A trip down to Cornwall is just what Ryan Penniford needs to recover from the daily grind of London life. Ryan and his amateur dramatics society, the Sarky Players, are traveling to Porthcurno to perform at the stunning Minack Theatre.

Stuart Box has returned to Cornwall after earning his PhD, and is killing time as he looks for a job back in London. Spending time with Ryan from the Sarky Players is a great way to take his mind off things.

During their first meeting, sparks fly, but not in a good way, and they must work to get past their initial hostilities to discover they have great off-stage chemistry. Stuart soon learns Ryan is not the superficial man people assume he is, and Stuart likes what he sees. The feeling is entirely mutual.

Pity Ryan is only visiting for two weeks, but both men want to see where this holiday romance might take them.

Length: 43,212

Buy Links: Amazon US | Amazon UK | Dreamspinner | AllRomance | B&N | KOBO 

Publisher: Dreamspinner Press


Overly Dramatic (Treading The Boards #1)
Amazon US | Amazon UK | Dreamspinner | AllRomance | B&N | KOBO 

Summer Season (Treading The Boards #2) 

Amazon US | Amazon UK | Dreamspinner | AllRomance | B&N | KOBO  

Received an Honorable Mention in the 2016 Rainbow Awards.  

Author Bio

REBECCA COHEN is a Brit abroad. Having swapped the Thames for the Rhine, she has left London behind and now lives with her husband and young son in Basel, Switzerland. She can often be found with a pen in one hand and a cup of Darjeeling in the other.


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Audiobook Review: Let the Wrong Light In by Avon Gale

Avery Hextall, a junior architect at a prestigious firm, is thrilled when his design is chosen for a new performing-arts center—even if it means working closely with his insufferably uptight project manager, Malin Lacroix. When a chance encounter in the boss’s office proves that Lacroix is anything but cold, Avery is determined to learn more about the real man beneath the aloof veneer.

Despite their growing attraction and their increasingly kinky encounters, the enigmatic Malin remains as emotionally distant as ever. Worse, Avery’s friends are convinced Malin thinks of Avery as a dirty secret and nothing more—a secret that might destroy both of their careers.

But the real secret is a single moment in time that haunts Malin and keeps him from committing to the life he wants with Avery. In order to move on, Avery must help Malin come to terms with the tragedy in his past before they can work on building a future together.

Listening Length: 8 hours and 32 minutes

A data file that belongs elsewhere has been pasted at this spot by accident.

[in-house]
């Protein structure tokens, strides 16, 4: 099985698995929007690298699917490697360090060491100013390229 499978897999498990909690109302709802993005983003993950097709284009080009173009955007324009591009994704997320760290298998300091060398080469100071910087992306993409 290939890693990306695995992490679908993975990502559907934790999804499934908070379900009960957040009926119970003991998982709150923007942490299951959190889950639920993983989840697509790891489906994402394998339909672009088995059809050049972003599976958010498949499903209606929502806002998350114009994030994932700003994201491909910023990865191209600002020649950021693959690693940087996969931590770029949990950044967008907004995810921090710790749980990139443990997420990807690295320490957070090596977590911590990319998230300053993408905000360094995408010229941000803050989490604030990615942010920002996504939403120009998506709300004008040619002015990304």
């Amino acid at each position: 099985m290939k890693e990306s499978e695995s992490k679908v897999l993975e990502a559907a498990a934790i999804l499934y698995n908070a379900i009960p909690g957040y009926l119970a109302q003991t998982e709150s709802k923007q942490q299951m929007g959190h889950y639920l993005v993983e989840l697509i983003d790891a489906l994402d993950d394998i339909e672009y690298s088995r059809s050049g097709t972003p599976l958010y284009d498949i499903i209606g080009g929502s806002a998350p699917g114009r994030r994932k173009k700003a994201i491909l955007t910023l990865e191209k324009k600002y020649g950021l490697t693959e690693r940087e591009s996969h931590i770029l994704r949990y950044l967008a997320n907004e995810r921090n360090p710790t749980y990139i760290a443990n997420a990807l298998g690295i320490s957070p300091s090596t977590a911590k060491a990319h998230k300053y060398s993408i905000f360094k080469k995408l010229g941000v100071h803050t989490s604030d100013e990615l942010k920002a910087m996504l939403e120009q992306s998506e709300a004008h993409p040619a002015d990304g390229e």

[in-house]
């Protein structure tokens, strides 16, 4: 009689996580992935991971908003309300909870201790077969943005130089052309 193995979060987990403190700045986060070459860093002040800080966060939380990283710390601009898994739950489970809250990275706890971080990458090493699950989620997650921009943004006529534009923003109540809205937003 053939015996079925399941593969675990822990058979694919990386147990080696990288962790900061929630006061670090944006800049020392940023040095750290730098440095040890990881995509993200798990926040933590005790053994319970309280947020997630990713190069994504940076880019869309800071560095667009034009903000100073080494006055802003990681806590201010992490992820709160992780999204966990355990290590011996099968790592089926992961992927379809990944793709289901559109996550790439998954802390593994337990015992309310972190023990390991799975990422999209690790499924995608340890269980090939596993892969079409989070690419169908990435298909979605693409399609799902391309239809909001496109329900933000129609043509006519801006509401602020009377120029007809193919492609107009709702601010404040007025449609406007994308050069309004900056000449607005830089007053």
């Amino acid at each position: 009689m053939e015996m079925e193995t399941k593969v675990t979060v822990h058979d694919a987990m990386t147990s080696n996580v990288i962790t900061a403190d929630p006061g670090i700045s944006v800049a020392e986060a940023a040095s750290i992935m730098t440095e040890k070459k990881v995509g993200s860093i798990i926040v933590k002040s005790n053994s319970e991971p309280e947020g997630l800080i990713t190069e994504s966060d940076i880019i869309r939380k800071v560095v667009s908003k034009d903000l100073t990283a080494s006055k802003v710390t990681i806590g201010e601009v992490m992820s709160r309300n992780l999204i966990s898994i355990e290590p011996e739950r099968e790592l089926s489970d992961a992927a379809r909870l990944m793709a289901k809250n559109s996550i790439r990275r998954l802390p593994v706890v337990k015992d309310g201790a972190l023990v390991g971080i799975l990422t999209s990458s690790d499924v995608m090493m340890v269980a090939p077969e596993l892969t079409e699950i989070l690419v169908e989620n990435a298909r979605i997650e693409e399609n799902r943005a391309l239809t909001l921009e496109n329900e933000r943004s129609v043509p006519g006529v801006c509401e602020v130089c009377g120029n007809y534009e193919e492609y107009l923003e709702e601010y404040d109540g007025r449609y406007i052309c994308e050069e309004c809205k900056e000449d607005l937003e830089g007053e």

Narrator: Derrick McClain

This was my second time ‘reading’ this story, first time listening to it. I gave this story 5 stars when I read it the first time and I stick by that rating for the most part, the narration gets 4 hearts from me.

I won't go into detail with the storyline but basically, Avery works for Malin in an architecture firm and one day by pure happenstance, they get their kink on. Malin is a cold, hard character to get to know and like, but his story will bring you to tears when you eventually get to hear it. Avery is one of those overly exaggerated funny characters, loud and outgoing with no filter, so if you don’t like those, you may not like this. This story is more about the instability of Malin and Avery’s relationship and how that evolves into something real. The sex is super hot, especially if you like pain sluts and rough play.

I’ve listened to Derrick McClain before, not that long ago when I reviewed the audiobook for How to Be a Normal Person. I adored the narration in that book and McClain received 5 hearts from me. However having heard him so recently narrate a character as iconic at Gus from HTBANP diminished the experience of this book for me. All I could hear when I listened to Avery was Gus.

McClain has quite a distinct way of speaking and it's obviously hard to change that completely. There was nothing I could fault with McClain’s narration. He still accentuated everything beautifully, he made the funny moments funny, the hot moments hot and the emotional moments heart clenching. It was just unlucky that I heard his narration elsewhere so recently, it made it impossible to really hear Avery within the story.

The narration was well done, but when I read this again, which I inevitably will, it'll be reading not listening. Definitely recommend this though!

Find on Dreamspinner Press or Goodreads!

See our ebook review here!

Review: Tru Smoke (Ember Peak #1) by Edie Danford